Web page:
Born out of our discussion, Leslie screamed at Paul, "Do you think I’m not capable of opening the door myself? Call it what you want, but I call it sexist! I do not need your help!" she ranted. Not surprisingly, Leslie’s outburst drew an instant crowd. Stripped of his dignity, Paul responded in the only way possible to save face amongst his peers. Thirty years later, his response holds as much impact for me today as it did then. In the best false bravado a nineteen-year-old guy could gather, Paul replied, "Which is exactly why I am holding it open for Judy. She," he overexaggerated, "is a lady!"

Without a doubt, it was Paul’s chivalry, rather than my social graces, that elevated him past the point of retaliation. In fact, it provided him with the poise to protect the honor of that moment. How often have you seen a guy react to a situation with language and -gestures that leave you feeling defiled? Fortunately, Paul did not succumb to anger. Because his character was stronger than his temper, his chivalry conveyed value, honor, and appreciation.

Discerning Our Divine Design

Paul’s act of chivalry was a defining moment in my life, and I was so grateful God had created me to wear garments of gentility and grace. What an incredible calling! It was also my first glimpse into how a misguided feminist movement seemed determined to erase femininity and chivalry from the heart of history and its women.

For further reading on what it means to be a biblical woman today, Mary Farrar’s Choices: For Women Who Long to Discover Life’s Best (Sisters, Ore.: Multnomah, 1994) is highly recommended.

The same movement angrily opposed the belief that men were created to be gentlemen and protectors (warriors) dressed in breastplates of courage, integrity, and honor. A sense of knowing also "whispered" to me that the concept of chivalry would wither until, someday, a cry was heard to resurrect it to its rightful place in society.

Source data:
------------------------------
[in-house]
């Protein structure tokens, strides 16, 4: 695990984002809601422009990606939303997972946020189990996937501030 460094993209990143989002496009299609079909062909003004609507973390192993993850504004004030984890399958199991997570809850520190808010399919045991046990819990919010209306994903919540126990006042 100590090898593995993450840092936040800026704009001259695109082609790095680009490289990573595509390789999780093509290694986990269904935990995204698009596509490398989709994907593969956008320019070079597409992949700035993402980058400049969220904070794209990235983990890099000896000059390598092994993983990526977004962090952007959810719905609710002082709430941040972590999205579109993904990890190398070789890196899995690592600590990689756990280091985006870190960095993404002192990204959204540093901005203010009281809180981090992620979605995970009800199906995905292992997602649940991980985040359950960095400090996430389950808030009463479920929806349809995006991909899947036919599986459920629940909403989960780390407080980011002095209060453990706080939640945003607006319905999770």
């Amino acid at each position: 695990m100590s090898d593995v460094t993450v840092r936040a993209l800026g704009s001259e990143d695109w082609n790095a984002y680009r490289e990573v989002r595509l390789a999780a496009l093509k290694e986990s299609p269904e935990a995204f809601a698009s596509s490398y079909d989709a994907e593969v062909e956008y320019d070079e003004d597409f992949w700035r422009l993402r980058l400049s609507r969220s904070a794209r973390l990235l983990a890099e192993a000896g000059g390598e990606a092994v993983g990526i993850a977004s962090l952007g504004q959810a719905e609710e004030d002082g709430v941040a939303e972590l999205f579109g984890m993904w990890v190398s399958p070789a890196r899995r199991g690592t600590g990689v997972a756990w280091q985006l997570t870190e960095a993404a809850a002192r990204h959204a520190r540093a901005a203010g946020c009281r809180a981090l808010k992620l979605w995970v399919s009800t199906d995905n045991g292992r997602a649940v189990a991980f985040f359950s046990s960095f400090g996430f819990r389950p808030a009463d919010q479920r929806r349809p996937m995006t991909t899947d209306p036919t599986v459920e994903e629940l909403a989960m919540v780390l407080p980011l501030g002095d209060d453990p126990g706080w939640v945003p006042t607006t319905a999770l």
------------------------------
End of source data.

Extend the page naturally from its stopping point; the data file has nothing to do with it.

Fast-forward to the year 2005. The notion that women were created to wear garments of gentility and grace has been further eradicated over the years. Many of us have struggled to some degree or another to be considered equal to or better than men in a world seen as unfair. Judging effectiveness by outcome would suggest the struggling may have been in vain. Many women are still frustrated and even more men are confused. However, in that pursuit of equality, have we unwittingly stripped our husband of his breastplate—his armor—of honor?

Driving the point home again, we are technologically superior to the generations before us. Surveys indicate women are more ambitious, more independent, and more intelligent than ever before. Yet how wise is it to attempt to thwart God’s design for His own children? You and I should take caution not to let our blind ambition betray us.

Chelsea, a lovely young woman who is single, successful, and wise beyond her years, wonders if we have lost sight of who we are, who we were created to be, who men are, and who they were created to be. And, most importantly, who God is.

Part of the problem may be that we’ve grown disillusioned. In the humanness of life, our husband has disappointed us—which he will do again and again, just as we let him down. There will always be those "difficult" days in marriage. It doesn’t mean we should cancel the original wedding covenant and create a new-andimproved version seemingly better suited for today’s traditions. Though some try, they also fail. Marriage is sacred because God created its covenant. We cannot, with the mystery, magic, and wonder of God Himself, rewrite that which is written on the heart of mankind.